Subject(s)
COVID-19/diagnostic imaging , COVID-19/epidemiology , Hospitalization/trends , Lung/diagnostic imaging , Aged , Blood Gas Analysis/methods , Blood Gas Analysis/trends , COVID-19/therapy , Female , Humans , Italy/epidemiology , Male , Middle Aged , Prospective Studies , Ultrasonography/methods , Ultrasonography/trends
5.
Eur Rev Med Pharmacol Sci ; 25(6): 2752-2784, 2021 Mar.
Article in English | MEDLINE | ID: covidwho-1173127

ABSTRACT

The coronavirus disease 2019 (COVID-19) pandemic caused by severe acute respiratory syndrome coronavirus 2 (SARS-CoV-2) has proved to be one of the most challenging infectious diseases in the modern era, and despite several countermeasures to lessen its impact, the spread of the virus is still affecting most countries. This renders the goal of active immunization of the population through vaccination a worldwide public health priority. In fact, only when efficient vaccination programs will be successfully implemented, a return to pre-pandemic normality can be considered. The scientific community has made a tremendous effort to blow the lid off the pathogenesis of the disease, and unprecedented efforts are ongoing with governments, private organizations, and academics working together to expeditiously develop safe and efficacious vaccines. Previous research efforts in the development of vaccines for other coronaviruses (Severe Acute Respiratory Syndrome Coronavirus 1 and Middle East Respiratory Syndrome Coronavirus) as well other emerging viruses have opened the door for exploiting several strategies to design a new vaccine against the pandemic virus. Indeed, in a few months, a stunning number of vaccines have been proposed, and almost 50 putative vaccine candidates have entered clinical trials. The different vaccine candidates use different vaccine development platforms, from inactivated whole virus vaccine to subunit vaccine, nucleic acid, and vectored vaccines. In this review, we describe strengths, flaws, and potential pitfalls of each approach to understand their chances of success.


Subject(s)
COVID-19 Vaccines/therapeutic use , COVID-19/prevention & control , SARS-CoV-2/immunology , COVID-19/drug therapy , COVID-19/transmission , COVID-19/virology , Drug Development , Humans , SARS-CoV-2/isolation & purification
6.
Journal of Public Budgeting, Accounting and Financial Management ; 2021.
Article in English | Scopus | ID: covidwho-1132734

ABSTRACT

Purpose: The purpose of this paper is to explore the role of accountability in times of exception. The Italian government's account-giving practices are critically analysed with respect to the distinct modes in which duties of accountability are discharged for the exceptional measures taken during the early stages of the COVID-19 pandemic outbreak in early 2020. Design/methodology/approach: This paper draws on an exploratory case study. The case analysis draws primarily on data obtained through publicly available documents and covers the period between January 1 and August 7, 2020. Findings: The paper reveals that the Italian government employed various accountability styles (rebuttal, dismissal, reactive, proactive and coactive). Each style influenced both how the government justified its conduct and how it sought to form distinctive relationships with social actors. Originality/value: The paper uses the notion of “styles of accountability” to empirically illustrate how an unprecedented public governance challenge can reveal broader accountability trends. The paper contributes to accountability research by elucidating how governments tackle ambiguity and uncertainty in their systems of public accountability in extraordinary times. © 2021, Michele Andreaus, Leonardo Rinaldi, Caterina Pesci and Andrea Girardi.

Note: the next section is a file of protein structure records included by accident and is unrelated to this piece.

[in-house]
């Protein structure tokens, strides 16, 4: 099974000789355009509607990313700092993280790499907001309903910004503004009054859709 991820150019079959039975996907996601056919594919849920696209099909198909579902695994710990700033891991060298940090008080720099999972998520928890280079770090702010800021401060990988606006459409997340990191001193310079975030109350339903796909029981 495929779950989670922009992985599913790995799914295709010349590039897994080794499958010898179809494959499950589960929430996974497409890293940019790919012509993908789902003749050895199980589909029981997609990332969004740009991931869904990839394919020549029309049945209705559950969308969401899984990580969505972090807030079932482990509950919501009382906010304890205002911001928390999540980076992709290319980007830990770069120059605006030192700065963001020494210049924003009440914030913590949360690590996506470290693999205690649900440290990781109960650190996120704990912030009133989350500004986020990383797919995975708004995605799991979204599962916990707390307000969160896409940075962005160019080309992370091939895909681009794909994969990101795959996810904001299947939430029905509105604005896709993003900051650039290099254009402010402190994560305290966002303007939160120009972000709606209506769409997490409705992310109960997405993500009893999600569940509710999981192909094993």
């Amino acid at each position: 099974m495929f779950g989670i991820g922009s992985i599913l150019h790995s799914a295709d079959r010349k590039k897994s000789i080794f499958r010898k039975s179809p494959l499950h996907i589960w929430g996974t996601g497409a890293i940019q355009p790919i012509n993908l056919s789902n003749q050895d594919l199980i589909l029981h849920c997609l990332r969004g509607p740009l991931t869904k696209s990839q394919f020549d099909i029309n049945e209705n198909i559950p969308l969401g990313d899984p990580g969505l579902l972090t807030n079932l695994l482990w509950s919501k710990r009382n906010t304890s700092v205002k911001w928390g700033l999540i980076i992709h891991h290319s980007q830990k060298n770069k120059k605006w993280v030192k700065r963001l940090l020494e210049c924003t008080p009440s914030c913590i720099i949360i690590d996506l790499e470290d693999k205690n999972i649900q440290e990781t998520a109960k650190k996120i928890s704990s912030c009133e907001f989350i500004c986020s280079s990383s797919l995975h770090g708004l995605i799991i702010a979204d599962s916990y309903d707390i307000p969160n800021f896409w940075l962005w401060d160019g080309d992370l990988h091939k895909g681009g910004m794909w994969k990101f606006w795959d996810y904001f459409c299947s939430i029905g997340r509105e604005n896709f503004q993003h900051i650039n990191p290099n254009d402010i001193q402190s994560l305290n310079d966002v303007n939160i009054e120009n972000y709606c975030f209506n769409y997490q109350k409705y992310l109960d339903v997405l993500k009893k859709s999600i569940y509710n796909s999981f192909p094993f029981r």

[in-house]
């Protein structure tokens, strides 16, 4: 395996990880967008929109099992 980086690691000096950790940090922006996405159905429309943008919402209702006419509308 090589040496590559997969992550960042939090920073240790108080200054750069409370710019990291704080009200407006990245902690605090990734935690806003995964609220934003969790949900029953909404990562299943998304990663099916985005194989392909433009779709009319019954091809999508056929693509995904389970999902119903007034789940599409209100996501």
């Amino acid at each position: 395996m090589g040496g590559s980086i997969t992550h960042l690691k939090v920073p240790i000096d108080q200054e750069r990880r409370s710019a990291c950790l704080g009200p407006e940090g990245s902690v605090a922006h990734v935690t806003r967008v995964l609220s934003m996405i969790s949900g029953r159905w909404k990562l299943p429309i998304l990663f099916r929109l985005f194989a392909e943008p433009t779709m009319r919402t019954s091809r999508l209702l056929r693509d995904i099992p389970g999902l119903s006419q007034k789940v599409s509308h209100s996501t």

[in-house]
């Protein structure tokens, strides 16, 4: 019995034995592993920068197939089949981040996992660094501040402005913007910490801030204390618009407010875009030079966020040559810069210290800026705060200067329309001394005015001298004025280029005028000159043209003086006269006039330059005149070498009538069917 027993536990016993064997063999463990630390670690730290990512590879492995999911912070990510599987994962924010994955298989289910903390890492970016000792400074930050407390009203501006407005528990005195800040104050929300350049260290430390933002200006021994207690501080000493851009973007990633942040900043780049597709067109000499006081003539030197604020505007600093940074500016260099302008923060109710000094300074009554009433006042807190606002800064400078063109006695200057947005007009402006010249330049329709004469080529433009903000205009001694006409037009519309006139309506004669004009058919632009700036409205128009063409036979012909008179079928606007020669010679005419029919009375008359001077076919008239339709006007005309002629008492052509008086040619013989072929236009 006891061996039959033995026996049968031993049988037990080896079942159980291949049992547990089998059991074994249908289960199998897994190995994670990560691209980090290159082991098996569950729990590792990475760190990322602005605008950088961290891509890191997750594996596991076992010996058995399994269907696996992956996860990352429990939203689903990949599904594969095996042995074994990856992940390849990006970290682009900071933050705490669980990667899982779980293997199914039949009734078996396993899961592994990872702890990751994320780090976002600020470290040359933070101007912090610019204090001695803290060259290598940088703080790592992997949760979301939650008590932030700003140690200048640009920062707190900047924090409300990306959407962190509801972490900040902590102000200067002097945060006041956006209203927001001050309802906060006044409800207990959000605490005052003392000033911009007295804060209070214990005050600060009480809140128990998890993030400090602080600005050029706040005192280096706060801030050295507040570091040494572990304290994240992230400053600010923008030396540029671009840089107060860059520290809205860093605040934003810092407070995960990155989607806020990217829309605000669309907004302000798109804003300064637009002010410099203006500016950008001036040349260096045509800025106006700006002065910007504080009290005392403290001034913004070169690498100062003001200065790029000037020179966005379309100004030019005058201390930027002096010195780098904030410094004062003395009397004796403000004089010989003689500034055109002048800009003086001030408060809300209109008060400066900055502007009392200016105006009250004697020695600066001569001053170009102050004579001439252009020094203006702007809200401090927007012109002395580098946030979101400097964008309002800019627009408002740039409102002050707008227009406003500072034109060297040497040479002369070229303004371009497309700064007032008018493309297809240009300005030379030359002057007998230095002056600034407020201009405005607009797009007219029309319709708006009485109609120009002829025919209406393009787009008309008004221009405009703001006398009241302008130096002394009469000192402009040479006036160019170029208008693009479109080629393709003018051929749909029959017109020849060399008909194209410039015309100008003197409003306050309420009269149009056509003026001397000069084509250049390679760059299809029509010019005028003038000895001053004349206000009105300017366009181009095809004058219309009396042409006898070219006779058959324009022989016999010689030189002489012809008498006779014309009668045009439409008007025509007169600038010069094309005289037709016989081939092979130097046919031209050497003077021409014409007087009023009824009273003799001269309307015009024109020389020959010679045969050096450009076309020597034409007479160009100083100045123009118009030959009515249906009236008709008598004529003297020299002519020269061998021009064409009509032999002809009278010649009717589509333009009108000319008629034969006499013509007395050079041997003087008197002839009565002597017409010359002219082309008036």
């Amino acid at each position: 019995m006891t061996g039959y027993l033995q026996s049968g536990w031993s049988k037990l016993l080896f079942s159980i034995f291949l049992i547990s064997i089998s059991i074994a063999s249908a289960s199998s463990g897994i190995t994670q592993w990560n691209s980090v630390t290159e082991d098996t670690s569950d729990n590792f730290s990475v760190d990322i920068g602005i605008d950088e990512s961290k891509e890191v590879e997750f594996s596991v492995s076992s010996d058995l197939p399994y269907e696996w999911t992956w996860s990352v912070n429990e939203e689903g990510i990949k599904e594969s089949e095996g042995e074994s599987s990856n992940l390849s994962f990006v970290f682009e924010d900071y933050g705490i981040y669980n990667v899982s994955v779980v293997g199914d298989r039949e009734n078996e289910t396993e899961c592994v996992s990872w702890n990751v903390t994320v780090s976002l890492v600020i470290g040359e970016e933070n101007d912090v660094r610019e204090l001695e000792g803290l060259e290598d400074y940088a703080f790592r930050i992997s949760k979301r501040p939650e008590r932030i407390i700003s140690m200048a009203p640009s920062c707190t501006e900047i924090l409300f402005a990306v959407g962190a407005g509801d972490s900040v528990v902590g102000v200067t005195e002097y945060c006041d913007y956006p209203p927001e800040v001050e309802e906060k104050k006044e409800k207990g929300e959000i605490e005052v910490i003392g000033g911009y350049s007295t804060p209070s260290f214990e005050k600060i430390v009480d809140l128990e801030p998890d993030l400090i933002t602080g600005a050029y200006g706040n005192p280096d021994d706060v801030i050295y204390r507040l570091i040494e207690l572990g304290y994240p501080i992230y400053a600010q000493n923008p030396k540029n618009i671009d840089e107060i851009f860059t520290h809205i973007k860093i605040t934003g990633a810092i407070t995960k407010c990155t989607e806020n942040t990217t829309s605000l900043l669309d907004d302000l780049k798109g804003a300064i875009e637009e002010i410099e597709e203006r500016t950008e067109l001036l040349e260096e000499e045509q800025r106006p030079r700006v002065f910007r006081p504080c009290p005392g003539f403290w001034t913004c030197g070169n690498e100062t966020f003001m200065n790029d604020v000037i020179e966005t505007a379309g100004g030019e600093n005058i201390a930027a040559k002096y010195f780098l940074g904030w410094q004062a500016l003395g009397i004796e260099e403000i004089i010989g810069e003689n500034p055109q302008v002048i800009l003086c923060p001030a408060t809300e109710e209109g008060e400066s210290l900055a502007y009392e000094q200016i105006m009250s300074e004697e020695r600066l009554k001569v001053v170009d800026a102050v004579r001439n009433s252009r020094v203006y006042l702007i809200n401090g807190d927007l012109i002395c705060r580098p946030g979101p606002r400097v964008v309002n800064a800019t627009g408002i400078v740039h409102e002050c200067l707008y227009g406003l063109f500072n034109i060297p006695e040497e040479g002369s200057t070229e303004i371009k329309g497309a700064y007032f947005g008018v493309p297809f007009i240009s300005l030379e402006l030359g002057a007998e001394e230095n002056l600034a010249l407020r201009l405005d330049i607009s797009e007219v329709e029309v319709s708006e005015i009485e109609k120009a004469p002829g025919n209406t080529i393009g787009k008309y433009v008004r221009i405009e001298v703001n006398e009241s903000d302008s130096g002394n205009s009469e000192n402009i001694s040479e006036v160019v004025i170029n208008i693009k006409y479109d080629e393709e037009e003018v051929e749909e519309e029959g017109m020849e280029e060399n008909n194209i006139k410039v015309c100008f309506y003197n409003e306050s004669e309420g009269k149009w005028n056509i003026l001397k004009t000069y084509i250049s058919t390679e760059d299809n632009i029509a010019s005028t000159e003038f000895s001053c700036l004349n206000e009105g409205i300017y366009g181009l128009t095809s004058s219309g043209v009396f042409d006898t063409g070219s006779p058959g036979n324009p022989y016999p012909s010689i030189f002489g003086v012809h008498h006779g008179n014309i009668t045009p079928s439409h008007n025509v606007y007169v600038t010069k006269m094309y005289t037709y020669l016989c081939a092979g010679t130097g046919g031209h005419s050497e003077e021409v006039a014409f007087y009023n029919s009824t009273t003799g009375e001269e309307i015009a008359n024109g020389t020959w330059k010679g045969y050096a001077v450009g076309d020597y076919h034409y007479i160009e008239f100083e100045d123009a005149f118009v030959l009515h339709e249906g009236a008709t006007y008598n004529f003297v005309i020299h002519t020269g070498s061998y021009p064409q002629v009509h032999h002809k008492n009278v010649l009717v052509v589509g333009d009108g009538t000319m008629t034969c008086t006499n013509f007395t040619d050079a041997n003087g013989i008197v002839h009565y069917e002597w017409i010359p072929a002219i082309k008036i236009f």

8.
Eur Rev Med Pharmacol Sci ; 24(15): 8226-8231, 2020 08.
Article in English | MEDLINE | ID: covidwho-695406

ABSTRACT

OBJECTIVE: To explore whether the climate has played a role in the COVID-19 outbreak, we compared virus lethality in countries closer to the Equator with others. Lethality in European territories and in territories of some nations with a non-temperate climate was also compared. MATERIALS AND METHODS: Lethality was calculated as the rate of deaths in a determinate moment from the outbreak of the pandemic out of the total of identified positives for COVID-19 in a given area/nation, based on the COVID-John Hopkins University website. Lethality of countries located within the 5th parallels North/South on 6 April and 6 May 2020, was compared with that of all the other countries. Lethality in the European areas of The Netherlands, France and the United Kingdom was also compared to the territories of the same nations in areas with a non-temperate climate. RESULTS: A lower lethality rate of COVID-19 was found in Equatorial countries both on April 6 (OR=0.72 CI 95% 0.66-0.80) and on May 6 (OR=0.48, CI 95% 0.47-0.51), with a strengthening over time of the protective effect. A trend of higher risk in European vs. non-temperate areas was found on April 6, but a clear difference was evident one month later: France (OR=0.13, CI 95% 0.10-0.18), The Netherlands (OR=0.5, CI 95% 0.3-0.9) and the UK (OR=0.2, CI 95% 0.01-0.51). This result does not seem to be totally related to the differences in age distribution of different sites. CONCLUSIONS: The study does not seem to exclude that the lethality of COVID-19 may be climate sensitive. Future studies will have to confirm these clues, due to potential confounding factors, such as pollution, population age, and exposure to malaria.


Subject(s)
Climate , Coronavirus Infections/mortality , Pneumonia, Viral/mortality , Seasons , Weather , Betacoronavirus , Brunei/epidemiology , Burundi/epidemiology , COVID-19 , Congo/epidemiology , Coronavirus Infections/epidemiology , Ecuador/epidemiology , Equatorial Guinea/epidemiology , Europe , France/epidemiology , Gabon/epidemiology , Humans , Indian Ocean Islands/epidemiology , Indonesia/epidemiology , Kenya/epidemiology , Malaysia/epidemiology , Melanesia/epidemiology , Micronesia/epidemiology , Netherlands/epidemiology , Pandemics , Papua New Guinea/epidemiology , Pneumonia, Viral/epidemiology , Rwanda/epidemiology , SARS-CoV-2 , Samoa/epidemiology , Sao Tome and Principe/epidemiology , Seychelles/epidemiology , Singapore/epidemiology , Somalia/epidemiology , Timor-Leste/epidemiology , Tropical Climate , Uganda/epidemiology , United Kingdom/epidemiology